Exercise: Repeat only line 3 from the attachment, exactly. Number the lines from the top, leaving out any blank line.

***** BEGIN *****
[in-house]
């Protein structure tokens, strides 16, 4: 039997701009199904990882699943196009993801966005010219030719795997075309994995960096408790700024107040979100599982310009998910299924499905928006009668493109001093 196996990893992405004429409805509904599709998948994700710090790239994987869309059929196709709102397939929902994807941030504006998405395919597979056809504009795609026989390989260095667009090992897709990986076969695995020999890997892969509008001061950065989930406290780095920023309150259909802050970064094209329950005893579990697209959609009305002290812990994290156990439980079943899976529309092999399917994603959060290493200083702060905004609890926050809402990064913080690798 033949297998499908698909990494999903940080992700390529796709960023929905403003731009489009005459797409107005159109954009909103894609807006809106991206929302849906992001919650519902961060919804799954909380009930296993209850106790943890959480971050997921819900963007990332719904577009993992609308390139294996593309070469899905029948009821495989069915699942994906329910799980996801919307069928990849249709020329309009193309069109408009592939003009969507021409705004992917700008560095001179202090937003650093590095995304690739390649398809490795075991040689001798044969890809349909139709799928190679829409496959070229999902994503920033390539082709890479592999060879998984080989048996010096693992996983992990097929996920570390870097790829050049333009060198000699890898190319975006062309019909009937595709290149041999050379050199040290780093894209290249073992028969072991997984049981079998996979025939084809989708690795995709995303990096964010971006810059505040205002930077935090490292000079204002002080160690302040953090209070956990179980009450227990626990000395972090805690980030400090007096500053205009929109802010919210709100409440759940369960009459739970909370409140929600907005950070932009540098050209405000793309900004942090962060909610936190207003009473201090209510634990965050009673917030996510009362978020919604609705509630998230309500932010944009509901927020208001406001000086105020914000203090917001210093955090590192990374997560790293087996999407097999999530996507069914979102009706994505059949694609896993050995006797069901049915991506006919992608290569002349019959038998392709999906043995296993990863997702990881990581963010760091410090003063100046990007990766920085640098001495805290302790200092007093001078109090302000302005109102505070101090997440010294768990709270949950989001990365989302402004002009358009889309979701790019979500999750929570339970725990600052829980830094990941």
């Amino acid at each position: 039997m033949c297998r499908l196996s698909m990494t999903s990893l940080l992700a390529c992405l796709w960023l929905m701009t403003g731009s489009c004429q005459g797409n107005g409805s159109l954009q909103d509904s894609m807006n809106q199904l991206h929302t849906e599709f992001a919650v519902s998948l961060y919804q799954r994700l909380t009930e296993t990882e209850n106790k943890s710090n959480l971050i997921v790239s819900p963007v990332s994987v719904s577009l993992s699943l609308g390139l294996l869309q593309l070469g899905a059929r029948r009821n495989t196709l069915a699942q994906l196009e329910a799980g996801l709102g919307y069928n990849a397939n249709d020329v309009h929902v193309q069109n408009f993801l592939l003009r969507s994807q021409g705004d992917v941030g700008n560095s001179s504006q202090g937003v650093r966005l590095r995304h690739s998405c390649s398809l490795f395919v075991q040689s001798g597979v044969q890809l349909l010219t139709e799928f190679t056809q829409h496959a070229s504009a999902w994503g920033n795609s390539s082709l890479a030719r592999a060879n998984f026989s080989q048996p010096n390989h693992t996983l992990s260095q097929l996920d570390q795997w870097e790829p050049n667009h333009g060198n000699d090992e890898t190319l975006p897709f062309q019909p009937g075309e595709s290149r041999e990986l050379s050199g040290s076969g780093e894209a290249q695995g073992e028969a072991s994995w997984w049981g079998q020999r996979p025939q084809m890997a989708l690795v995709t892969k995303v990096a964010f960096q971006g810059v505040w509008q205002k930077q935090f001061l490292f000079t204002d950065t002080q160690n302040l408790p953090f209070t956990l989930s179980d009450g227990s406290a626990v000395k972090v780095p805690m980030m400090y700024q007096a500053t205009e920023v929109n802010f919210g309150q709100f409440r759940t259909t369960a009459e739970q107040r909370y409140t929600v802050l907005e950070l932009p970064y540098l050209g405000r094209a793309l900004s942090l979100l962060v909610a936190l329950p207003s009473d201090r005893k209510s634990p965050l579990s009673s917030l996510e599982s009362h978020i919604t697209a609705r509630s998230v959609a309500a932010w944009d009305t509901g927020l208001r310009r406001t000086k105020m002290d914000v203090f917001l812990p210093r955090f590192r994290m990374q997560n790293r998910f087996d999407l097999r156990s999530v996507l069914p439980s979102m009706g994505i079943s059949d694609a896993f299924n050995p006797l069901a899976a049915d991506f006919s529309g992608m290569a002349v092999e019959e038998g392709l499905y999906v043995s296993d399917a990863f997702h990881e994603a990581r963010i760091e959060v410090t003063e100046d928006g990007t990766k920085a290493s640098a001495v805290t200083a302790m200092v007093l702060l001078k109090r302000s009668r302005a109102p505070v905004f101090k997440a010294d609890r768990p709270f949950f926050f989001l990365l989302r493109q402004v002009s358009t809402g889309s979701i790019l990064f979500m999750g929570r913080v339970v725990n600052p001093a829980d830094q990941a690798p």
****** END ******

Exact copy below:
């Amino acid at each position: 039997m033949c297998r499908l196996s698909m990494t999903s990893l940080l992700a390529c992405l796709w960023l929905m701009t403003g731009s489009c004429q005459g797409n107005g409805s159109l954009q909103d509904s894609m807006n809106q199904l991206h929302t849906e599709f992001a919650v519902s998948l961060y919804q799954r994700l909380t009930e296993t990882e209850n106790k943890s710090n959480l971050i997921v790239s819900p963007v990332s994987v719904s577009l993992s699943l609308g390139l294996l869309q593309l070469g899905a059929r029948r009821n495989t196709l069915a699942q994906l196009e329910a799980g996801l709102g919307y069928n990849a397939n249709d020329v309009h929902v193309q069109n408009f993801l592939l003009r969507s994807q021409g705004d992917v941030g700008n560095s001179s504006q202090g937003v650093r966005l590095r995304h690739s998405c390649s398809l490795f395919v075991q040689s001798g597979v044969q890809l349909l010219t139709e799928f190679t056809q829409h496959a070229s504009a999902w994503g920033n795609s390539s082709l890479a030719r592999a060879n998984f026989s080989q048996p010096n390989h693992t996983l992990s260095q097929l996920d570390q795997w870097e790829p050049n667009h333009g060198n000699d090992e890898t190319l975006p897709f062309q019909p009937g075309e595709s290149r041999e990986l050379s050199g040290s076969g780093e894209a290249q695995g073992e028969a072991s994995w997984w049981g079998q020999r996979p025939q084809m890997a989708l690795v995709t892969k995303v990096a964010f960096q971006g810059v505040w509008q205002k930077q935090f001061l490292f000079t204002d950065t002080q160690n302040l408790p953090f209070t956990l989930s179980d009450g227990s406290a626990v000395k972090v780095p805690m980030m400090y700024q007096a500053t205009e920023v929109n802010f919210g309150q709100f409440r759940t259909t369960a009459e739970q107040r909370y409140t929600v802050l907005e950070l932009p970064y540098l050209g405000r094209a793309l900004s942090l979100l962060v909610a936190l329950p207003s009473d201090r005893k209510s634990p965050l579990s009673s917030l996510e599982s009362h978020i919604t697209a609705r509630s998230v959609a309500a932010w944009d009305t509901g927020l208001r310009r406001t000086k105020m002290d914000v203090f917001l812990p210093r955090f590192r994290m990374q997560n790293r998910f087996d999407l097999r156990s999530v996507l069914p439980s979102m009706g994505i079943s059949d694609a896993f299924n050995p006797l069901a899976a049915d991506f006919s529309g992608m290569a002349v092999e019959e038998g392709l499905y999906v043995s296993d399917a990863f997702h990881e994603a990581r963010i760091e959060v410090t003063e100046d928006g990007t990766k920085a290493s640098a001495v805290t200083a302790m200092v007093l702060l001078k109090r302000s009668r302005a109102p505070v905004f101090k997440a010294d609890r768990p709270f949950f926050f989001l990365l989302r493109q402004v002009s358009t809402g889309s979701i790019l990064f979500m999750g929570r913080v339970v725990n600052p001093a829980d830094q990941a690798p």